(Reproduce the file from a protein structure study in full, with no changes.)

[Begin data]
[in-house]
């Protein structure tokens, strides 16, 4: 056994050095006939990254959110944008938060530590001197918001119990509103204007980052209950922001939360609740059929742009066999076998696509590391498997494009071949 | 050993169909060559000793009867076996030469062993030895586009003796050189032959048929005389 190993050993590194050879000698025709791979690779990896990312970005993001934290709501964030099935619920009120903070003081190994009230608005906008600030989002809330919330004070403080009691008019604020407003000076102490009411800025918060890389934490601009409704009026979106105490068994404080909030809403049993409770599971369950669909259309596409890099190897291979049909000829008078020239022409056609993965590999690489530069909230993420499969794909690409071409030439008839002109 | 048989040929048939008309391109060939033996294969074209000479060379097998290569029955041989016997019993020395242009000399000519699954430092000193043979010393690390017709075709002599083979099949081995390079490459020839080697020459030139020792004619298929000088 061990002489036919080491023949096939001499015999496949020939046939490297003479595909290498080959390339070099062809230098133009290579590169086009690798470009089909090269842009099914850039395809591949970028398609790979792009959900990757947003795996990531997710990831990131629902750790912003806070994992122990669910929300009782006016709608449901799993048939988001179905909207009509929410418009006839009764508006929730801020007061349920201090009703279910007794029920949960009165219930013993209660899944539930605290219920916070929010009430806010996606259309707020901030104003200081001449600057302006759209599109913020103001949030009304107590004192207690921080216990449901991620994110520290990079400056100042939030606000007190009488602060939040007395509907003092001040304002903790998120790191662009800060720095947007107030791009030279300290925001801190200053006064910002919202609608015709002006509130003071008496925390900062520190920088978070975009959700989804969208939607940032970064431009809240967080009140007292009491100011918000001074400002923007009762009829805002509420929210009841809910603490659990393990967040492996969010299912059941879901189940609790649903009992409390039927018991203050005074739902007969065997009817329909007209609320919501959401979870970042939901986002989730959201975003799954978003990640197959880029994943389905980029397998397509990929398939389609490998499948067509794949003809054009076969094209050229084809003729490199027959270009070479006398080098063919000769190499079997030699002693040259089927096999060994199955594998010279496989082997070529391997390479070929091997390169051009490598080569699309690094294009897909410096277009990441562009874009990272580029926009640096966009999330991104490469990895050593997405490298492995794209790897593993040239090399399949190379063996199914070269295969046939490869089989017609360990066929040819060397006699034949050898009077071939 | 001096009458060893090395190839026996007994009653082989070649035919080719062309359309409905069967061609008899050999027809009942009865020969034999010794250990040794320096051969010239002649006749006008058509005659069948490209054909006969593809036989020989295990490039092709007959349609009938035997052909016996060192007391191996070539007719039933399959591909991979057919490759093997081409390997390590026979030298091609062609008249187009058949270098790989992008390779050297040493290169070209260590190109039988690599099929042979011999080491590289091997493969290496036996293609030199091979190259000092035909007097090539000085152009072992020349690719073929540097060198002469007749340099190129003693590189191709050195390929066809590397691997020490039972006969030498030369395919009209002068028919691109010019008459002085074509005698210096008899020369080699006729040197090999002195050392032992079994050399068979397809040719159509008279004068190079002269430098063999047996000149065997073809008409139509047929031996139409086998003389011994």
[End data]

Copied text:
[in-house]
């Protein structure tokens, strides 16, 4: 056994050095006939990254959110944008938060530590001197918001119990509103204007980052209950922001939360609740059929742009066999076998696509590391498997494009071949 | 050993169909060559000793009867076996030469062993030895586009003796050189032959048929005389 190993050993590194050879000698025709791979690779990896990312970005993001934290709501964030099935619920009120903070003081190994009230608005906008600030989002809330919330004070403080009691008019604020407003000076102490009411800025918060890389934490601009409704009026979106105490068994404080909030809403049993409770599971369950669909259309596409890099190897291979049909000829008078020239022409056609993965590999690489530069909230993420499969794909690409071409030439008839002109 | 048989040929048939008309391109060939033996294969074209000479060379097998290569029955041989016997019993020395242009000399000519699954430092000193043979010393690390017709075709002599083979099949081995390079490459020839080697020459030139020792004619298929000088 061990002489036919080491023949096939001499015999496949020939046939490297003479595909290498080959390339070099062809230098133009290579590169086009690798470009089909090269842009099914850039395809591949970028398609790979792009959900990757947003795996990531997710990831990131629902750790912003806070994992122990669910929300009782006016709608449901799993048939988001179905909207009509929410418009006839009764508006929730801020007061349920201090009703279910007794029920949960009165219930013993209660899944539930605290219920916070929010009430806010996606259309707020901030104003200081001449600057302006759209599109913020103001949030009304107590004192207690921080216990449901991620994110520290990079400056100042939030606000007190009488602060939040007395509907003092001040304002903790998120790191662009800060720095947007107030791009030279300290925001801190200053006064910002919202609608015709002006509130003071008496925390900062520190920088978070975009959700989804969208939607940032970064431009809240967080009140007292009491100011918000001074400002923007009762009829805002509420929210009841809910603490659990393990967040492996969010299912059941879901189940609790649903009992409390039927018991203050005074739902007969065997009817329909007209609320919501959401979870970042939901986002989730959201975003799954978003990640197959880029994943389905980029397998397509990929398939389609490998499948067509794949003809054009076969094209050229084809003729490199027959270009070479006398080098063919000769190499079997030699002693040259089927096999060994199955594998010279496989082997070529391997390479070929091997390169051009490598080569699309690094294009897909410096277009990441562009874009990272580029926009640096966009999330991104490469990895050593997405490298492995794209790897593993040239090399399949190379063996199914070269295969046939490869089989017609360990066929040819060397006699034949050898009077071939 | 001096009458060893090395190839026996007994009653082989070649035919080719062309359309409905069967061609008899050999027809009942009865020969034999010794250990040794320096051969010239002649006749006008058509005659069948490209054909006969593809036989020989295990490039092709007959349609009938035997052909016996060192007391191996070539007719039933399959591909991979057919490759093997081409390997390590026979030298091609062609008249187009058949270098790989992008390779050297040493290169070209260590190109039988690599099929042979011999080491590289091997493969290496036996293609030199091979190259000092035909007097090539000085152009072992020349690719073929540097060198002469007749340099190129003693590189191709050195390929066809590397691997020490039972006969030498030369395919009209002068028919691109010019008459002085074509005698210096008899020369080699006729040197090999002195050392032992079994050399068979397809040719159509008279004068190079002269430098063999047996000149065997073809008409139509047929031996139409086998003389011994």